Let All That Has Breath Praise the Lord: Psalm 150

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Merry Christmas Sowers! I will be taking a few days off from the Daily Text. Welcome Dr. Timothy Tennent (my boss) for the next few days with reflections from several celebratory Psalms fitting for the season. I’ll be back January 1 with a reprise of our most popular series ever: First Word. Last Word. God’s Word.—to take us through January. Speaking of which, I have a New Year’s Sowing Challenge with a REWARD for you to consider.

Psalm 150 (NIV)

Praise the Lord.

Praise God in his sanctuary;
    praise him in his mighty heavens.
Praise him for his acts of power;
    praise him for his surpassing greatness.
Praise him with the sounding of the trumpet,
    praise him with the harp and lyre,
praise him with timbrel and dancing,
    praise him with the strings and pipe,
praise him with the clash of cymbals,
    praise him with resounding cymbals.

Let everything that has breath praise the Lord.

Praise the Lord.

Sing this psalm with the Seedbed Psalter today! Visit the resource here.

CONSIDER THIS

Psalm 150 is a fitting conclusion to the book of Psalms. It is a veritable explosion of praise and worship. Psalm 1 began the journey by setting forth the two ways; the way of the righteous and the way of the wicked. The book of Psalms closes without any mention of the wicked or those who have rejected the Lord. Everything is engulfed in praise and adoration!
Just as Psalm 148 brings forth the whole of creation to praise the Lord, so this final psalm calls upon all kinds of instruments of the time, asking each one to give its voice of praise. In this psalm, we meet trumpets, harps, lyres, tambourines, strings, flutes, and loud clashing cymbals. Today we could add dozens more, including drums, organs, sitars, harmoniums, keyboards, xylophones, saxophones, guitars, and tubas! (Notice that the listing of instruments in Psalm 150 includes all four families of instruments: brass, percussion, strings, and woodwinds!)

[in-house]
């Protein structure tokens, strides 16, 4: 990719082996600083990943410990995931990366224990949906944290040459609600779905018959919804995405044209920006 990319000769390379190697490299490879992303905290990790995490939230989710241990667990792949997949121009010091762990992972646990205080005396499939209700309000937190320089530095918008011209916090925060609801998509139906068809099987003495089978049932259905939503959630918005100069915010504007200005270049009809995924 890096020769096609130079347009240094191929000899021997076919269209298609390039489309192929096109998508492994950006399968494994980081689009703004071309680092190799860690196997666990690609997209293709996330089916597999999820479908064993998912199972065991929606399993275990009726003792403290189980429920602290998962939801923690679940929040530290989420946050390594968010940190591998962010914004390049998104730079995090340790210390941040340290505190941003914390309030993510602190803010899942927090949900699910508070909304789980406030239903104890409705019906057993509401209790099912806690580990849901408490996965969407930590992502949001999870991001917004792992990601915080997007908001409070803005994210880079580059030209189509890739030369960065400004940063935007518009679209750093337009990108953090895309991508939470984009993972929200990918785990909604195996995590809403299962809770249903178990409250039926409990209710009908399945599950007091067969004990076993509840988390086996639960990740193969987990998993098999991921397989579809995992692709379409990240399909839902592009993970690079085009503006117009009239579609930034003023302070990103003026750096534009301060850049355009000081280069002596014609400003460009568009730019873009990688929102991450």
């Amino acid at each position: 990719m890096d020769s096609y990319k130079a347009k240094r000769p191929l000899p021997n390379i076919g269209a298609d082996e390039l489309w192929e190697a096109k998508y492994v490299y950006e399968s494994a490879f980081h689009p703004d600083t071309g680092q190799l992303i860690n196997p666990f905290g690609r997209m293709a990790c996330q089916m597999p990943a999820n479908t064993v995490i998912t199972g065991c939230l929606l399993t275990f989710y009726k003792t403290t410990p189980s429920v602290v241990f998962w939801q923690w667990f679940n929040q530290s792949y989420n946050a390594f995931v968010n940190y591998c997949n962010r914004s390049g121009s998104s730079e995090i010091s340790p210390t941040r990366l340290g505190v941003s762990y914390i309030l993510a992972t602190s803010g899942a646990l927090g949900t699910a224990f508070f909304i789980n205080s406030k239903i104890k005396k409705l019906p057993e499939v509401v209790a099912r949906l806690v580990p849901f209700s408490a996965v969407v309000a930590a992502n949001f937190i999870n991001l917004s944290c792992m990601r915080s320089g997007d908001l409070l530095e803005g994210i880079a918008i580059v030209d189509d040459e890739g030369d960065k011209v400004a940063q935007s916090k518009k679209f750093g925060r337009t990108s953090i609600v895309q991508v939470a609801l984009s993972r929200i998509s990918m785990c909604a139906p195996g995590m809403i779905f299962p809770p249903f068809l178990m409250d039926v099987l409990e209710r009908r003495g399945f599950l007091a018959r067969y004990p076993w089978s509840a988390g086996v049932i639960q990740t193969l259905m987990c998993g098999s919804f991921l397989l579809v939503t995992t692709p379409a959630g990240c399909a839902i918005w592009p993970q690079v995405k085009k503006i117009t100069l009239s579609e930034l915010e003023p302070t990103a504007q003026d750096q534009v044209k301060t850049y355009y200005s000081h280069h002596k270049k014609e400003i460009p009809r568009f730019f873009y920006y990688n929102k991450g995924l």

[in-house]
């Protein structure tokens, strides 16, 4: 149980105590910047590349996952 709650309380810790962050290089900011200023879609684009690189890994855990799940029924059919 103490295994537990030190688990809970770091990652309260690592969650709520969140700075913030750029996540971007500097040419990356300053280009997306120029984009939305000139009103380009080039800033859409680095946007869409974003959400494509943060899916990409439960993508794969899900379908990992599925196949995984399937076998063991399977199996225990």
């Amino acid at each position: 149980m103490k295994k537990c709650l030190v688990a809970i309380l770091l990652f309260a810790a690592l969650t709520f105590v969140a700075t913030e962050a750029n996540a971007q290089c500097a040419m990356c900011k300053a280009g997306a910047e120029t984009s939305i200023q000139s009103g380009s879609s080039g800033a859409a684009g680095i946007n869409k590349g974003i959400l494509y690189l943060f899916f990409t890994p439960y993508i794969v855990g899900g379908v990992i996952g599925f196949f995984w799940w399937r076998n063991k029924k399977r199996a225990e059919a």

The real message of the psalm is not merely that all instruments can be used to worship the Lord, but that the most important instrument should not be left out. That instrument is the human voice, sometimes known as the “sacred harp.” Undoubtedly, the human voice is the most important instrument in worship. The psalm ends with the great cry, “Let everything that has breath praise the Lord” (v. 6). Let our voices, whether it be in a song of worship or when we are talking with our coworkers or friends, be voices that always give glory to God. He alone is worthy of all our worship and praise. Hallelujah!

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Timothy C. Tennent is the President of Asbury Theological Seminary and a Professor of Global Christianity. His works include Invitation to World Missions: A Trinitarian Missiology for the Twenty-first Century and Theology in the Context of World Christianity: How the Global Church Is Influencing the Way We Think about and Discuss Theology. He blogs at timothytennent.com and can be followed on twitter @TimTennent.

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